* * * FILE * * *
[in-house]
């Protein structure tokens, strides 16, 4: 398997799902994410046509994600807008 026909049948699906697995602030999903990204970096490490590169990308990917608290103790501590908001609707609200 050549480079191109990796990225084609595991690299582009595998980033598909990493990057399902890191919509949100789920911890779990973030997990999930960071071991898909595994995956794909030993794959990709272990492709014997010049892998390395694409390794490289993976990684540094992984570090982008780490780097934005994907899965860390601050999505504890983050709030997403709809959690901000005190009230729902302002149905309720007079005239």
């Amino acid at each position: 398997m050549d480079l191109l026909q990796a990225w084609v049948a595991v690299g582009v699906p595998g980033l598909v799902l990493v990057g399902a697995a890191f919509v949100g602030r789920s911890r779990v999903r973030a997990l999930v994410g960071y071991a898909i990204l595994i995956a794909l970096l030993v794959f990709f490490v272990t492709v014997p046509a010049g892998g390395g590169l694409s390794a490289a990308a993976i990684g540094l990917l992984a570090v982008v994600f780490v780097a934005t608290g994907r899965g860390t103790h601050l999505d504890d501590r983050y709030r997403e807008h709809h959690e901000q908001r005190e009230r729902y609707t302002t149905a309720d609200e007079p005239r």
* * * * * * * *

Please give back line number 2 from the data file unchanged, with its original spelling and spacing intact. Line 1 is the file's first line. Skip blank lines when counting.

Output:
């Protein structure tokens, strides 16, 4: 398997799902994410046509994600807008 026909049948699906697995602030999903990204970096490490590169990308990917608290103790501590908001609707609200 050549480079191109990796990225084609595991690299582009595998980033598909990493990057399902890191919509949100789920911890779990973030997990999930960071071991898909595994995956794909030993794959990709272990492709014997010049892998390395694409390794490289993976990684540094992984570090982008780490780097934005994907899965860390601050999505504890983050709030997403709809959690901000005190009230729902302002149905309720007079005239």